By Julian Pecquet - 10/15/11 12:39 PM EDT
House Republicans announced late Friday that they will be holding a hearing to find out why it took so long for the Obama administration to nix the health law's long-term care CLASS Act.
The hearing by the Energy and Commerce Committee's health and oversight panels has been scheduled for Oct. 26. The committee released a bicameral report last month accusing the administration of ignoring concerns that the program was unsustainable so it could use its projected savings to inflate the health law's deficit reduction.
"Make no mistake," Chairman Fred Upton (R-Mich.) said in announcing the hearing, "the CLASS program was tucked into the health care law to provide $86 billion in false savings, and this budget gimmick is a prime example of why Americans are losing faith in Washington. We plan to hold this hearing to get answers about why this sham was carried on for as long as it was, and what cancellation of the program means for the law's growing price tag."
Doubts about its future reached a crescendo last month after the program's former actuary said the Department of Health and Human Services was killing the program and laying him off. At the time, the Obama administration dismissed the allegations as a "rumor" - even though it turned out the White House had asked Democratic Senate appropriators not to set aside any money for the program in the 2012 spending bill.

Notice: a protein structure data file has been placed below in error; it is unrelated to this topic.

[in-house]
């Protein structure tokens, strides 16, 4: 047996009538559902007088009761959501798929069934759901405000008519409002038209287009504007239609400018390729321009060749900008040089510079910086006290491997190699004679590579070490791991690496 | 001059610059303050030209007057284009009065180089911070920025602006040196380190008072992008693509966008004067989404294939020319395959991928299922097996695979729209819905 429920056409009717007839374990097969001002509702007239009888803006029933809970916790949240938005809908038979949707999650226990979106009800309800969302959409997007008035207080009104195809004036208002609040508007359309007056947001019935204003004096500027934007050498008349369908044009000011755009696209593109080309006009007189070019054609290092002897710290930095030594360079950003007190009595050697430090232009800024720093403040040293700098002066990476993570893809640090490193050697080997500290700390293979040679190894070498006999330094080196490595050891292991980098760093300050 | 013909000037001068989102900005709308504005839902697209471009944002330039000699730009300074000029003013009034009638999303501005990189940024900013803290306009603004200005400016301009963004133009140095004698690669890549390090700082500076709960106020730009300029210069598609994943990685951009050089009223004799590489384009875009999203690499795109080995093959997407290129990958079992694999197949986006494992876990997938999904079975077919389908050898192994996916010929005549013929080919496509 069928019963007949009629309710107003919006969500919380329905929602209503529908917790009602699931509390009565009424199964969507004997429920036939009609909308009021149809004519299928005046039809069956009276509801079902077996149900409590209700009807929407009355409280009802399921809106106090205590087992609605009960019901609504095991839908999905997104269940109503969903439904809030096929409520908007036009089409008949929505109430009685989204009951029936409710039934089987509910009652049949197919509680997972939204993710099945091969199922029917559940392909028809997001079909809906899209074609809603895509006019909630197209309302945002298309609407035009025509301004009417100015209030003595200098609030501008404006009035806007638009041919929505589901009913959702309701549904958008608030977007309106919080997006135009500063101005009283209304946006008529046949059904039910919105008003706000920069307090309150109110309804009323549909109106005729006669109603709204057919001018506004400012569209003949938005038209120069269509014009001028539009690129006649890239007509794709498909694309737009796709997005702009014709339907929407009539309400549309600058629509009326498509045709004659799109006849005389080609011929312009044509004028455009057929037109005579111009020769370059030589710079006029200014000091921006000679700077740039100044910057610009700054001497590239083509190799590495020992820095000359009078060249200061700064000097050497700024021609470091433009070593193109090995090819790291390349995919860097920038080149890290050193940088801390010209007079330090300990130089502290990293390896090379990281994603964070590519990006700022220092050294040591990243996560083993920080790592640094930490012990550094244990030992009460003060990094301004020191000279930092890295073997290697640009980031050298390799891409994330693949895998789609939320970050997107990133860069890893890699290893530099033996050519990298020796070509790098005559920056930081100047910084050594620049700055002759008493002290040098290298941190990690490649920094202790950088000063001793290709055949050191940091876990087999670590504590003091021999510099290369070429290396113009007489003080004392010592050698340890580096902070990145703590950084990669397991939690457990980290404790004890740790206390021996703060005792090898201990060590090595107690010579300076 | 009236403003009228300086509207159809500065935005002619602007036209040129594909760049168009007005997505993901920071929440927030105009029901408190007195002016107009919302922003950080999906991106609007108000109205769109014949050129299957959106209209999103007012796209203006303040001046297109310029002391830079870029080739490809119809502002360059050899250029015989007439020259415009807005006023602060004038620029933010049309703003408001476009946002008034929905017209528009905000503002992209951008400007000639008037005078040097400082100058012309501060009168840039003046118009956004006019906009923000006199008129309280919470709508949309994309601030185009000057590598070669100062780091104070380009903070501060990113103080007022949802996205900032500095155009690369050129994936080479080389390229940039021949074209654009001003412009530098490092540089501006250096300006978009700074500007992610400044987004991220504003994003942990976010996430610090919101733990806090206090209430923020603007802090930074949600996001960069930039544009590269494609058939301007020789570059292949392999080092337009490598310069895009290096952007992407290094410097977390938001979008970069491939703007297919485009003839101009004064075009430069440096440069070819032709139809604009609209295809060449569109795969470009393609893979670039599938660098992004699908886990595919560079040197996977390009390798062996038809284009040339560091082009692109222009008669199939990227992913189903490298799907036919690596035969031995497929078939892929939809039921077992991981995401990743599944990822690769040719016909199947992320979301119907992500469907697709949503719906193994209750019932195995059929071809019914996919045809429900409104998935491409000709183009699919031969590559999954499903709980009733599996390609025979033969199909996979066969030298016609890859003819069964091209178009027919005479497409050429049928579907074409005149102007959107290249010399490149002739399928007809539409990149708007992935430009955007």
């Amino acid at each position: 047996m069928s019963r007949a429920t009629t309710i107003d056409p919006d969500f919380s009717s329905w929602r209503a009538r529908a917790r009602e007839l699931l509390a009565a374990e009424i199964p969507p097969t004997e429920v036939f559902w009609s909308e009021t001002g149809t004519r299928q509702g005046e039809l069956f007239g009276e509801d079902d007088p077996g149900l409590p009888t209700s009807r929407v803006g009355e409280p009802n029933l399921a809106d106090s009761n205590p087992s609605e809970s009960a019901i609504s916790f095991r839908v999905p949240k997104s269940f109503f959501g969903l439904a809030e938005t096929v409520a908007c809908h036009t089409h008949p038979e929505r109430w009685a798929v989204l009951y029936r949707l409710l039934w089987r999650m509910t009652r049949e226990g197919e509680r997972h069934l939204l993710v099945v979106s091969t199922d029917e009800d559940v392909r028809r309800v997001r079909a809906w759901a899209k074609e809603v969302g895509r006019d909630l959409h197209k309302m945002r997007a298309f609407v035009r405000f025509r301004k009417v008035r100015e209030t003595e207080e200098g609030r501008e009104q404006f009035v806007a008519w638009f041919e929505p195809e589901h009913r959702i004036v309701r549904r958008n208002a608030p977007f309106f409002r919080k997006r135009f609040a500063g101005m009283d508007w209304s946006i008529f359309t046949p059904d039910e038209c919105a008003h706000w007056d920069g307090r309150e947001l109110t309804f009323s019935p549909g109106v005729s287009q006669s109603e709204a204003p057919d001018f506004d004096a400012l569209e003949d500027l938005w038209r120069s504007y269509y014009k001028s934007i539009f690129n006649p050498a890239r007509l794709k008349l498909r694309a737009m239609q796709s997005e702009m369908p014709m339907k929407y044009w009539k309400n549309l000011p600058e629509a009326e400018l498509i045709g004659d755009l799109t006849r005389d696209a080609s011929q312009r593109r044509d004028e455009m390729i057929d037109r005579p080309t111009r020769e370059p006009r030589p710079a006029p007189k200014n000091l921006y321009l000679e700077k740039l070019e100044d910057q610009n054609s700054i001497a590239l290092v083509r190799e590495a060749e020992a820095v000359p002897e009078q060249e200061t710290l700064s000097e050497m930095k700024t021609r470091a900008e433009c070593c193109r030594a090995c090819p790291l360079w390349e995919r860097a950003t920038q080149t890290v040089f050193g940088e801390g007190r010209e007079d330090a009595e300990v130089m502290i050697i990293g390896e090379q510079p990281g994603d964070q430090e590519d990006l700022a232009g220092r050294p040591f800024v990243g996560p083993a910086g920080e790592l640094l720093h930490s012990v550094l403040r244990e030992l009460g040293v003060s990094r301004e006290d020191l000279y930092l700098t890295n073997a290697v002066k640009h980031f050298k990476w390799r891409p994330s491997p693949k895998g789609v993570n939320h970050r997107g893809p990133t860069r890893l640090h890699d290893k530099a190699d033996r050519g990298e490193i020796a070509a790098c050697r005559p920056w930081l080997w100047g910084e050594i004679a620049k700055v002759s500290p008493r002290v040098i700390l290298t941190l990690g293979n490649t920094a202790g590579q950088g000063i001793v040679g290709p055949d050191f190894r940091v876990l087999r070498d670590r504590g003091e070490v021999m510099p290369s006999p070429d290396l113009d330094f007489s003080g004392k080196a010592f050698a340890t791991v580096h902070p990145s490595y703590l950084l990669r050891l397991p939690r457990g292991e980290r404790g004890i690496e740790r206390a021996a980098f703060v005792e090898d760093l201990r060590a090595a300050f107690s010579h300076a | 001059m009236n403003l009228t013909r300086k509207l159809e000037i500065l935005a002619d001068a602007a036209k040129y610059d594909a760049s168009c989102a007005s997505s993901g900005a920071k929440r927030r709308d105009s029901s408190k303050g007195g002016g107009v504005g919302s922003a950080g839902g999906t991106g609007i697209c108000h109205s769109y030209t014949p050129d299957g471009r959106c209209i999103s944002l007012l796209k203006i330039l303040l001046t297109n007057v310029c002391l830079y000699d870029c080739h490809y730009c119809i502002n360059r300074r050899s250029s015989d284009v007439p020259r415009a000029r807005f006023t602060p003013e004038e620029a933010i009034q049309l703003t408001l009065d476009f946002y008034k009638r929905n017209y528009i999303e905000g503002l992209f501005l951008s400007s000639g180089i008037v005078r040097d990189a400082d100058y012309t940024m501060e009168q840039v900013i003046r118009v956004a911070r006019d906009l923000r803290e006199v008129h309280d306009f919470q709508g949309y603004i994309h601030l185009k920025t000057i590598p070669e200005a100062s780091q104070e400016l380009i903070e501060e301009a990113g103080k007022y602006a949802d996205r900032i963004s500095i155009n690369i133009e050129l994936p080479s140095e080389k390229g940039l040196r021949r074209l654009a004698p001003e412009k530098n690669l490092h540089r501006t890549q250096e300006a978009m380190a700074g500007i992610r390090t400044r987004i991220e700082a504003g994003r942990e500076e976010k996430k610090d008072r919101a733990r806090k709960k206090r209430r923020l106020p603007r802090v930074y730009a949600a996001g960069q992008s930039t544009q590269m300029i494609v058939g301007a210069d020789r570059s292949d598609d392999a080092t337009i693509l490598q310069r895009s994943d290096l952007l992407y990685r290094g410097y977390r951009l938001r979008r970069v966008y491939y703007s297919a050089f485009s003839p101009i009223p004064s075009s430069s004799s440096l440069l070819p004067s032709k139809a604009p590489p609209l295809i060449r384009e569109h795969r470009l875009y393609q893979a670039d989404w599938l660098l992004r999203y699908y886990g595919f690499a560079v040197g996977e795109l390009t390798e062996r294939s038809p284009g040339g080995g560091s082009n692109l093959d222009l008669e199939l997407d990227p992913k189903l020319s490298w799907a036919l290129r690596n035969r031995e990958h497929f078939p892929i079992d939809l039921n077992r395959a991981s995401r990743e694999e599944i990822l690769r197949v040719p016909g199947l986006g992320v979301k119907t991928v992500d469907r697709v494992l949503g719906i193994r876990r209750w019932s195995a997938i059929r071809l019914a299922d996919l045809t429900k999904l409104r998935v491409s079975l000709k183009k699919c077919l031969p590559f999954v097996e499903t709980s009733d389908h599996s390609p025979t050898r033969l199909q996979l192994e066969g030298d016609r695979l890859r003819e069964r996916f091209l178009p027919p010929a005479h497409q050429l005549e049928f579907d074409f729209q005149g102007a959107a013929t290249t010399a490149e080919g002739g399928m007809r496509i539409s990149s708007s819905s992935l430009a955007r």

"While the staff of the CLASS office has been reduced, reports that the CLASS office is closing are not accurate," HHS said in a statement at the time. "We are continuing our analysis of this program."
The CLASS Act's savings represent about 40 percent of the health law's $210 billion in deficit reduction over a decade. Scrapping the program makes it easier for Republicans to repeal the entire law, as every presidential candidate has vowed to do.
"It is worth remembering that the CLASS Act is only one of the unwise, unsustainable components of an unwise, unsustainable law," Senate Minority Leader Mitch McConnellMitch McConnellPelosi urges end to Pentagon's clawback of soldier overpayments Coffman’s stance on climate change disingenuous, irresponsible Bill Murray honored with Mark Twain Prize MORE (R-Ky.) said Friday. "We should repeal the CLASS Act and the rest of the health spending law and replace it with the type of common-sense reforms that lower costs and Americans support."
The administration says the CLASS Act is a stand-alone benefit whose elimination has no impact on the rest of the law.
"The CLASS program is a unique, stand-alone program," an administration official said. "Long term care is important and it's something we are committed to addressing, but drawing conclusions between this and other parts of the law simply doesn't make sense."
Sam Baker contributed to this report.